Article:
There is no doubt in my mind that the level of medical care at Vanderbilt is beyond excellent, but as I read about Vanderbilt’s goals and mission statements (the columns) outside the executive suite near the Round Unit, it was so reassuring to me to see each one of those principles being cared out by each staff member in numerous departments.”

As the model for Elevate was developed, one of the “Must Haves” for Dr. Jacobson was that it be inclusive. So efforts were made to engage all areas of the medical center, and as many leaders as possible in the Elevate initiatives:

  • The Steering Team includes several key physician leaders, and many of the systems teams and care teams are headed by physicians or have physician members.
  • Vanderbilt has been first school to apply the SG principles to education and research. The academic enterprise has been integrated into Elevate, and has established its own Pillar Goals.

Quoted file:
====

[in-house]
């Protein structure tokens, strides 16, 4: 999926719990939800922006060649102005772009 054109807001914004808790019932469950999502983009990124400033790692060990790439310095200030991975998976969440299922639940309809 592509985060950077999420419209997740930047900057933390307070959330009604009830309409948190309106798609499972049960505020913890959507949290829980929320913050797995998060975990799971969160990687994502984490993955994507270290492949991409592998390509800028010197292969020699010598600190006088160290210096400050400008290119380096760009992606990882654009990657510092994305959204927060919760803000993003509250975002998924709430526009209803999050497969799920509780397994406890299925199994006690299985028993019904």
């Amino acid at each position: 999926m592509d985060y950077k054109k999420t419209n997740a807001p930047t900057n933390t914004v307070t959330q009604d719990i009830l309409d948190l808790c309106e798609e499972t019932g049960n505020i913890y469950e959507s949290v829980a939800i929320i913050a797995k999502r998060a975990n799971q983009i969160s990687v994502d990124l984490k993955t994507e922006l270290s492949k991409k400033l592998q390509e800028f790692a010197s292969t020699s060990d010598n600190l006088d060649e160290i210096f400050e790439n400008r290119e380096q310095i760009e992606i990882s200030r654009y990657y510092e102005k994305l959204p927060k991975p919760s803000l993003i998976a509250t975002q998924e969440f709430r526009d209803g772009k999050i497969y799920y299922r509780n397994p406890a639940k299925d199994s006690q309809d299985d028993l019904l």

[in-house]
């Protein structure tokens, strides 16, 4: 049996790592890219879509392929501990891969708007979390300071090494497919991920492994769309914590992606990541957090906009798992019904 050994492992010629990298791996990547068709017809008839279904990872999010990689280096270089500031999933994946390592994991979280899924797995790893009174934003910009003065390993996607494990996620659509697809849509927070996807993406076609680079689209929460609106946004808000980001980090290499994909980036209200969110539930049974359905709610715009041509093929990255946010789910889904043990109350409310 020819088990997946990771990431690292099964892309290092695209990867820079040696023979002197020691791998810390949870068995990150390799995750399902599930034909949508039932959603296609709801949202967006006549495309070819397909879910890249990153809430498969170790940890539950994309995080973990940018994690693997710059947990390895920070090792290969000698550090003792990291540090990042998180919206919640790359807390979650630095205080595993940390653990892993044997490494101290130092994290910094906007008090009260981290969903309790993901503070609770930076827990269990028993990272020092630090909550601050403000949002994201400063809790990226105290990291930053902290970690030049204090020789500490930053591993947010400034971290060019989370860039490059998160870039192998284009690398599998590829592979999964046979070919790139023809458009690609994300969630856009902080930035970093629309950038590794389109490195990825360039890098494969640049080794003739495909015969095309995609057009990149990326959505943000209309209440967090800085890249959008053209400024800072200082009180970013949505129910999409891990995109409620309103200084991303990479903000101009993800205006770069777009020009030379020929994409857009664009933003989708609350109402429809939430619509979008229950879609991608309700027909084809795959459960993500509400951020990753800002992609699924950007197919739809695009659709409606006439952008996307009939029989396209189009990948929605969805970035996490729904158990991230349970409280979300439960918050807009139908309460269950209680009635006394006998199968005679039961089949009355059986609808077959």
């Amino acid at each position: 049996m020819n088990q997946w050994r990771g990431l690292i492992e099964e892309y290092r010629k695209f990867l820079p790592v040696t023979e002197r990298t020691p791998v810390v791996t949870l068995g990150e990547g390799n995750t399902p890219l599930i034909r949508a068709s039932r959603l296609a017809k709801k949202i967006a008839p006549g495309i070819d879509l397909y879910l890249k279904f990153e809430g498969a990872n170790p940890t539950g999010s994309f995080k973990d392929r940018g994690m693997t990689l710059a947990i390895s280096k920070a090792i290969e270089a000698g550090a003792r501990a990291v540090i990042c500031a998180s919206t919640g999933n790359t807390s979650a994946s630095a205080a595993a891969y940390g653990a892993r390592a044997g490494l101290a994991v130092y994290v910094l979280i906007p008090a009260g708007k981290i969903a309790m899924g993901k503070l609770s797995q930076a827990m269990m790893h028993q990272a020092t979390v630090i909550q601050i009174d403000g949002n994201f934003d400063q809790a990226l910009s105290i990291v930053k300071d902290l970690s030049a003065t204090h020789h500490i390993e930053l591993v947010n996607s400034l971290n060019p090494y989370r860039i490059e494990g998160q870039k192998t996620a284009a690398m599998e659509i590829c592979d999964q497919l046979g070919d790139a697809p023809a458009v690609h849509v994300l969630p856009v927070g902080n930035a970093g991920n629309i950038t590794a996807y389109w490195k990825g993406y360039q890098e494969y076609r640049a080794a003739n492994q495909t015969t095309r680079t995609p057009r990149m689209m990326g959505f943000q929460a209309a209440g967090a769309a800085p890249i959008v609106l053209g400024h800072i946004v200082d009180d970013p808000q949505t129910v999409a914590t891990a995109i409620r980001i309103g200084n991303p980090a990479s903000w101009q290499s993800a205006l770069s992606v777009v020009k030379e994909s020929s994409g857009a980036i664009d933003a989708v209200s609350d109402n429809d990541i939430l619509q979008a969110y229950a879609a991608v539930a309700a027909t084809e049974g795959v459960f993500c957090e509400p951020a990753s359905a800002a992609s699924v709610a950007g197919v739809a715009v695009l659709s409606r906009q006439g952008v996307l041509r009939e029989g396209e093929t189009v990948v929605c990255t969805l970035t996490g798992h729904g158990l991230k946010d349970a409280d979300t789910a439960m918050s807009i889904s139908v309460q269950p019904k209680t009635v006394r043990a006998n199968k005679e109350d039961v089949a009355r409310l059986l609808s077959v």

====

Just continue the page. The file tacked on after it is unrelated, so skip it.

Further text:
• Vanderbilt’s quarterly leadership institutes reach over 1,000 leaders, with more than 200 physician leaders included.
  • Leaders in the clinical and academic enterprises are included in the Leader Evaluation process.
  • Many of the University’s department leaders participate in Elevate.
  • The School of Nursing is working with Studer Group to develop a customized model for nursing schools.
  • Elevate training, with a special emphasis on AIDET, is being provided to all faculty and residents.
  • “It’s Who We Are” represents the Vanderbilt credo behaviors, which involved over 600 employees in developing and validating standards that are specific and apply to all employees, including physicians.